Many Muslims who grew up in the wake of 9/11 got involved in political and social advocacy, in part to ensure the rights of Muslims would be maintained. Following what many have called Israel’s 9/11, they’re demanding a different response here in the U.S.
“Things should be different now,” said Nada Al-Hanooti of Emgage, a civic engagement organization focused on educating and mobilizing Muslim American voters. “The country is becoming unsafe for us, and the administration needs to do more to call out this hate and protect Arab-American and Muslim Americans.”
In recent days, some Palestinians were wrongly labeled “terrorists” on Instagram due to what Meta called a translation error. Meanwhile, some pro-Israel activists have created lists of LinkedIn users and college students who indicated support for a ceasefire in Gaza or called for a “free Palestine” in an apparent effort to shame or censure them.
Still, while many immigrant Muslims were uneasy with standing up for their rights after 9/11, Al-Hanooti said American-born Muslims like her don’t have the same hesitancy.
And civic activism like Al-Hanooti’s has seen some tangible results.
Among the most high-profile is U.S. Representative Rashida Tlaib. The Detroit Democrat is the first Palestinian-American elected to Congress, and is among only a handful of Muslim lawmakers ever to serve in Washington.
Unapologetically embracing her identity, Tlaib wore a traditional cross-stitched thobe and put her hand on a Quran during her swearing-in ceremony. The fact that her grandmother lives in the West Bank has brought a human face to people whose lives are more debated than they are examined. But Tlaib’s calls for a free Palestine – even as an elected official in national office – have made her a lightning rod for the same kind of scornful attacks and frequent threats that many who share her identities fear.
In the weeks since the current conflict began, her appeal for a ceasefire and support for American citizens in Gaza have drawn increased attention and online vitriol.
Following the death of Detroit Jewish leader Samantha Woll over the weekend, Tlaib was viciously criticized on social media. Some blamed her outright for the killing, even though the lawmaker memorialized Woll on Facebook and called her a friend.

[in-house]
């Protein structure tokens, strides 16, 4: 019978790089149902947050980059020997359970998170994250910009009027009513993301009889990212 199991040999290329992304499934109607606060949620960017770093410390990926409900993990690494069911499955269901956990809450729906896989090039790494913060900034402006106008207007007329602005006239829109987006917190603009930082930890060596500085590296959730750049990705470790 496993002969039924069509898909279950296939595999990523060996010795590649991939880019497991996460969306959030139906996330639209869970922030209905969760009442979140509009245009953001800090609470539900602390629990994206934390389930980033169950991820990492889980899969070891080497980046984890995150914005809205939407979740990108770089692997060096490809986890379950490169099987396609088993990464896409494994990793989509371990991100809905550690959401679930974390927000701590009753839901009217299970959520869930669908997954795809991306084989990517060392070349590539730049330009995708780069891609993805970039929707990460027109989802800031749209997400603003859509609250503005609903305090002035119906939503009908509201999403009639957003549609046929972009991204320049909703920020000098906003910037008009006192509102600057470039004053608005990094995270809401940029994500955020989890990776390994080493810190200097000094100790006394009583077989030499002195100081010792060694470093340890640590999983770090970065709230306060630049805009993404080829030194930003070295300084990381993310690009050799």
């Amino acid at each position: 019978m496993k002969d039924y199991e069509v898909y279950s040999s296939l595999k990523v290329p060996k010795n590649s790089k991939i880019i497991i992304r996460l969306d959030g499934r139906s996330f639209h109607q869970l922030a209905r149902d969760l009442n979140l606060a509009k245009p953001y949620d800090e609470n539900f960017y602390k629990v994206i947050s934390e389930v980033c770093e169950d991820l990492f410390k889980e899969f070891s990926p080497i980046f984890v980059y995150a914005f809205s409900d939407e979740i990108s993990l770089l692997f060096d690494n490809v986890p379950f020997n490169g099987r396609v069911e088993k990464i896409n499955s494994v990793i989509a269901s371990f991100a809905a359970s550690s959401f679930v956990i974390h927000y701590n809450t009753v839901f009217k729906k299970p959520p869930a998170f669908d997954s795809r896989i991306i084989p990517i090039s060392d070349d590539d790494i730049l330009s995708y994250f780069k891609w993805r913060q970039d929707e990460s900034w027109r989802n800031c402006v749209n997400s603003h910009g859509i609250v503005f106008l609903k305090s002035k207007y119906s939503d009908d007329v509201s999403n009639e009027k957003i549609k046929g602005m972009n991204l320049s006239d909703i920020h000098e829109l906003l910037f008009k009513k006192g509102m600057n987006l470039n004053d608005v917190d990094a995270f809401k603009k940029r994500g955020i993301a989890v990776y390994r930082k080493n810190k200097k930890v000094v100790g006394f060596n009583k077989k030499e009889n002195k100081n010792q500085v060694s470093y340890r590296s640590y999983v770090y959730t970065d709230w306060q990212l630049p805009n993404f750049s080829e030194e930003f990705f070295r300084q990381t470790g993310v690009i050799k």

Tlaib also faces the threat of censure for refusing to apologize for blaming Israel for last week’s explosion at a hospital in Gaza, although the lack of a House Speaker has prevented a vote from taking place.
There are currently two Muslim Arab-Americans serving in the Michigan House.
Abdullah Hammoud was another. He gave up a seat in the state House when he was elected to serve as the mayor of Dearborn in 2021. The first Arab American and Muslim person to lead a city which has one of the largest populations of people with Middle Eastern roots in the U.S., he dedicated his win at the polls to "any young girls or boys who have been ridiculed for their faith or ethnicity." He was one of three Muslim mayors elected in Southeast Michigan; Dearborn Heights and Hamtramck also chose Muslim leaders.
“Threats of violence against our community will not be tolerated,” Hammoud said in a statement after police arrested a man who allegedly asked if anyone wanted to join him to “hunt Palestinians” in Dearborn. Farmington Hills resident Carl Mintz has been charged with the “threat of terrorism,” a felony that could result in as much as a 20-year prison sentence.
Hammoud added that he was “pleased” with the charges filed, which he said “reflect the severity of the message of hate that this individual chose to post online last week.”
Looking out at a swell of fellow demonstrators at Ford Woods Park in Dearborn, Amani Badran said she knows she has the right to share her views as an American, but added that her resolve comes from her faith. “As Muslims,” she said, “we're taught to fear nothing but God.”